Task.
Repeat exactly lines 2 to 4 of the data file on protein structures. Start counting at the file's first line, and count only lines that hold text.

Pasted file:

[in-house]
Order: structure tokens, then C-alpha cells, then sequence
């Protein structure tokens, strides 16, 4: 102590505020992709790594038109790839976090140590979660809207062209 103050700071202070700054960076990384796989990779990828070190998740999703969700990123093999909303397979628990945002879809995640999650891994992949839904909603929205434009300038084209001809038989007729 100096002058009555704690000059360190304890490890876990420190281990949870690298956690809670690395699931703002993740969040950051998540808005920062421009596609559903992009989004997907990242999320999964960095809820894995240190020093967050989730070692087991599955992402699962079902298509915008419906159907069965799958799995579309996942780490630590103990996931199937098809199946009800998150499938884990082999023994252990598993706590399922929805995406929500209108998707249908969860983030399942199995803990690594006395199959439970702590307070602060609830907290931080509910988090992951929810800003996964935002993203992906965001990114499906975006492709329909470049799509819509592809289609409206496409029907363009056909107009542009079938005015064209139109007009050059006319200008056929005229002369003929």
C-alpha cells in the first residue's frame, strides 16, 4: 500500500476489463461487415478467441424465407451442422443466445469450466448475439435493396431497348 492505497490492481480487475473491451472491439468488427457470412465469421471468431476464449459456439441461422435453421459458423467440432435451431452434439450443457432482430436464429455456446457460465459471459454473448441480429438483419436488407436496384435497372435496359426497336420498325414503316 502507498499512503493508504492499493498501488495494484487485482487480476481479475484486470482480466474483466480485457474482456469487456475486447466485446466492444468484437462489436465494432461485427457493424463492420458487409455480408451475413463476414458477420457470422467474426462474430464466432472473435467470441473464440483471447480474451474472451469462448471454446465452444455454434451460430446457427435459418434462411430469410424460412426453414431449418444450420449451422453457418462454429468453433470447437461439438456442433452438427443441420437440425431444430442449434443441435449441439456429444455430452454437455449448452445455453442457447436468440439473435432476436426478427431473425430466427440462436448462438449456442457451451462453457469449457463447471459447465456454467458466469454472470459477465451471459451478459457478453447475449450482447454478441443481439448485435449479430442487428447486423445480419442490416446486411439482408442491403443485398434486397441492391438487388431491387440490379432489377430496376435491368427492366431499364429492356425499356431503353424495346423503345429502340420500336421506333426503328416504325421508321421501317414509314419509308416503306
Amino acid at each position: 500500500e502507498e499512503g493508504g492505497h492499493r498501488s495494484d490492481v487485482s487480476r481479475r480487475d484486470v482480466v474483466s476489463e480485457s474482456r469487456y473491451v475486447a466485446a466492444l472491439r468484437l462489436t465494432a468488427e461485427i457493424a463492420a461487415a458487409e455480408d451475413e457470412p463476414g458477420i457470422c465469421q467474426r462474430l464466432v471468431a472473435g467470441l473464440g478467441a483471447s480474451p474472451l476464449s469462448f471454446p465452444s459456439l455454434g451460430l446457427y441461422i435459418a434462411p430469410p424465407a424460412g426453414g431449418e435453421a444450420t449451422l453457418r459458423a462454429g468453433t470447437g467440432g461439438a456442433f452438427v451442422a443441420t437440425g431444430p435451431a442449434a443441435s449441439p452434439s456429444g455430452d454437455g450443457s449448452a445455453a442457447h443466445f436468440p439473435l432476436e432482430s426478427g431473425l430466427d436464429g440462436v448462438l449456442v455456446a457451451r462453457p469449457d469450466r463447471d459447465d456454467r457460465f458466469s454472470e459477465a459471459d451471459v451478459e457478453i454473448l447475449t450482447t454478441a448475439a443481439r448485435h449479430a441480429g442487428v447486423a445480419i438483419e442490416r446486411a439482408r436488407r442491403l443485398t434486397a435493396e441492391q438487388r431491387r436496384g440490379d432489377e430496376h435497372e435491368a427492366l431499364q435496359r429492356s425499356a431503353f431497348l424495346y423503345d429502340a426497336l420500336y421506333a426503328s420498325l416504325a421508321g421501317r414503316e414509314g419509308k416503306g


Order: structure tokens, then C-alpha cells, then sequence
């Protein structure tokens, strides 16, 4: 102590505020992709790594038109790839976090140590979660809207062209 103050700071202070700054960076990384796989990779990828070190998740999703969700990123093999909303397979628990945002879809995640999650891994992949839904909603929205434009300038084209001809038989007729 100096002058009555704690000059360190304890490890876990420190281990949870690298956690809670690395699931703002993740969040950051998540808005920062421009596609559903992009989004997907990242999320999964960095809820894995240190020093967050989730070692087991599955992402699962079902298509915008419906159907069965799958799995579309996942780490630590103990996931199937098809199946009800998150499938884990082999023994252990598993706590399922929805995406929500209108998707249908969860983030399942199995803990690594006395199959439970702590307070602060609830907290931080509910988090992951929810800003996964935002993203992906965001990114499906975006492709329909470049799509819509592809289609409206496409029907363009056909107009542009079938005015064209139109007009050059006319200008056929005229002369003929």
C-alpha cells in the first residue's frame, strides 16, 4: 500500500476489463461487415478467441424465407451442422443466445469450466448475439435493396431497348 492505497490492481480487475473491451472491439468488427457470412465469421471468431476464449459456439441461422435453421459458423467440432435451431452434439450443457432482430436464429455456446457460465459471459454473448441480429438483419436488407436496384435497372435496359426497336420498325414503316 502507498499512503493508504492499493498501488495494484487485482487480476481479475484486470482480466474483466480485457474482456469487456475486447466485446466492444468484437462489436465494432461485427457493424463492420458487409455480408451475413463476414458477420457470422467474426462474430464466432472473435467470441473464440483471447480474451474472451469462448471454446465452444455454434451460430446457427435459418434462411430469410424460412426453414431449418444450420449451422453457418462454429468453433470447437461439438456442433452438427443441420437440425431444430442449434443441435449441439456429444455430452454437455449448452445455453442457447436468440439473435432476436426478427431473425430466427440462436448462438449456442457451451462453457469449457463447471459447465456454467458466469454472470459477465451471459451478459457478453447475449450482447454478441443481439448485435449479430442487428447486423445480419442490416446486411439482408442491403443485398434486397441492391438487388431491387440490379432489377430496376435491368427492366431499364429492356425499356431503353424495346423503345429502340420500336421506333426503328416504325421508321421501317414509314419509308416503306